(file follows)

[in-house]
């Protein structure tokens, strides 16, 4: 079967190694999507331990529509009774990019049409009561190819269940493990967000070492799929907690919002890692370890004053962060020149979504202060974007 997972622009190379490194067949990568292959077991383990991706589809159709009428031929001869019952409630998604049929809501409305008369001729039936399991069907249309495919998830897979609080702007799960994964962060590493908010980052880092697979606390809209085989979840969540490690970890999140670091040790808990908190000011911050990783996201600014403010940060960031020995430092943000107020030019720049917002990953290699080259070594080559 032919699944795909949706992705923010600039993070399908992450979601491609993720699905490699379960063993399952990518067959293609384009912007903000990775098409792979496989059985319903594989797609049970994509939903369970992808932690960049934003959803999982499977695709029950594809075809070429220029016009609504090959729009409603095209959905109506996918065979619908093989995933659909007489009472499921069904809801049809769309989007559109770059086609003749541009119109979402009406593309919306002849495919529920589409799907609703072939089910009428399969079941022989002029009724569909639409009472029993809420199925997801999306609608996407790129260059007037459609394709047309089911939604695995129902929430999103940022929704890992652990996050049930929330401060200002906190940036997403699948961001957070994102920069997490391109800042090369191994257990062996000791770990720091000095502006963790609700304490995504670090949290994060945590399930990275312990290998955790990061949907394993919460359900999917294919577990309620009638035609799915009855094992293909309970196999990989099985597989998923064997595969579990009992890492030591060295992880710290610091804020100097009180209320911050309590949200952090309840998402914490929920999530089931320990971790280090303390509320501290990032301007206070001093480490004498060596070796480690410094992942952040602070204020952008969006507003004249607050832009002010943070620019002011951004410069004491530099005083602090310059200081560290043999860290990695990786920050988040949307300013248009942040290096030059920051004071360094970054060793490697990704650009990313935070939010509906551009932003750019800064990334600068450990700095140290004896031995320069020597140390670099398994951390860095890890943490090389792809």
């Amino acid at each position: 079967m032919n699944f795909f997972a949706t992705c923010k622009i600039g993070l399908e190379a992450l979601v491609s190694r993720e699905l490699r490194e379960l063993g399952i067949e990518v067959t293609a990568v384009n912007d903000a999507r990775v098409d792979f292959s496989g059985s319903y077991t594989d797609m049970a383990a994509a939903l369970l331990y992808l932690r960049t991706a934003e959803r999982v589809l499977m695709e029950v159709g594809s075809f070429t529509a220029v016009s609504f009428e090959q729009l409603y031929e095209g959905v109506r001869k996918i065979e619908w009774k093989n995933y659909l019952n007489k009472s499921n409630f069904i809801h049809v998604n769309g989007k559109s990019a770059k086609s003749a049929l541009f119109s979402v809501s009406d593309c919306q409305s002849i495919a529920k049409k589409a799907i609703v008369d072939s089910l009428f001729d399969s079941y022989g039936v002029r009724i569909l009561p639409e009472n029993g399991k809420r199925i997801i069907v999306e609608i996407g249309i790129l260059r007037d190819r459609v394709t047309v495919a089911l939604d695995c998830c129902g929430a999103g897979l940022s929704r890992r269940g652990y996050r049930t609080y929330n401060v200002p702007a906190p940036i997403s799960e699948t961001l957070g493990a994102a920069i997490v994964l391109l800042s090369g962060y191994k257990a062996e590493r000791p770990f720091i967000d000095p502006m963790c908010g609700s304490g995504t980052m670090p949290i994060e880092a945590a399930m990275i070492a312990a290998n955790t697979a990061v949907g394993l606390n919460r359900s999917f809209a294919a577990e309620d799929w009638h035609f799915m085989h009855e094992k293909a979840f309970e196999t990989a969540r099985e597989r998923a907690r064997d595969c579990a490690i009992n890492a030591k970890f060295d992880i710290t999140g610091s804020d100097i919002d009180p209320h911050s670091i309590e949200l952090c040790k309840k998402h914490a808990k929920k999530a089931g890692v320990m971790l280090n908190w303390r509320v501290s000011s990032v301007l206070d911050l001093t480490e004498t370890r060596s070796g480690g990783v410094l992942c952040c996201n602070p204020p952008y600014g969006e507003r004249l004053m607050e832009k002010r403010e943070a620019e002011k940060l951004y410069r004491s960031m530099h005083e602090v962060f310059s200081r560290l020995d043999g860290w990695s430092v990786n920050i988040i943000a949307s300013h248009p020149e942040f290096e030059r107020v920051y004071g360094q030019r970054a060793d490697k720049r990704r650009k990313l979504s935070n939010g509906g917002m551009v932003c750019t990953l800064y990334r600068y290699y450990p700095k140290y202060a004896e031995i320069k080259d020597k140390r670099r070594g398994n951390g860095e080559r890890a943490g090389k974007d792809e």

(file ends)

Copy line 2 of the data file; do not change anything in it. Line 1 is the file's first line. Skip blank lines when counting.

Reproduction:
């Protein structure tokens, strides 16, 4: 079967190694999507331990529509009774990019049409009561190819269940493990967000070492799929907690919002890692370890004053962060020149979504202060974007 997972622009190379490194067949990568292959077991383990991706589809159709009428031929001869019952409630998604049929809501409305008369001729039936399991069907249309495919998830897979609080702007799960994964962060590493908010980052880092697979606390809209085989979840969540490690970890999140670091040790808990908190000011911050990783996201600014403010940060960031020995430092943000107020030019720049917002990953290699080259070594080559 032919699944795909949706992705923010600039993070399908992450979601491609993720699905490699379960063993399952990518067959293609384009912007903000990775098409792979496989059985319903594989797609049970994509939903369970992808932690960049934003959803999982499977695709029950594809075809070429220029016009609504090959729009409603095209959905109506996918065979619908093989995933659909007489009472499921069904809801049809769309989007559109770059086609003749541009119109979402009406593309919306002849495919529920589409799907609703072939089910009428399969079941022989002029009724569909639409009472029993809420199925997801999306609608996407790129260059007037459609394709047309089911939604695995129902929430999103940022929704890992652990996050049930929330401060200002906190940036997403699948961001957070994102920069997490391109800042090369191994257990062996000791770990720091000095502006963790609700304490995504670090949290994060945590399930990275312990290998955790990061949907394993919460359900999917294919577990309620009638035609799915009855094992293909309970196999990989099985597989998923064997595969579990009992890492030591060295992880710290610091804020100097009180209320911050309590949200952090309840998402914490929920999530089931320990971790280090303390509320501290990032301007206070001093480490004498060596070796480690410094992942952040602070204020952008969006507003004249607050832009002010943070620019002011951004410069004491530099005083602090310059200081560290043999860290990695990786920050988040949307300013248009942040290096030059920051004071360094970054060793490697990704650009990313935070939010509906551009932003750019800064990334600068450990700095140290004896031995320069020597140390670099398994951390860095890890943490090389792809």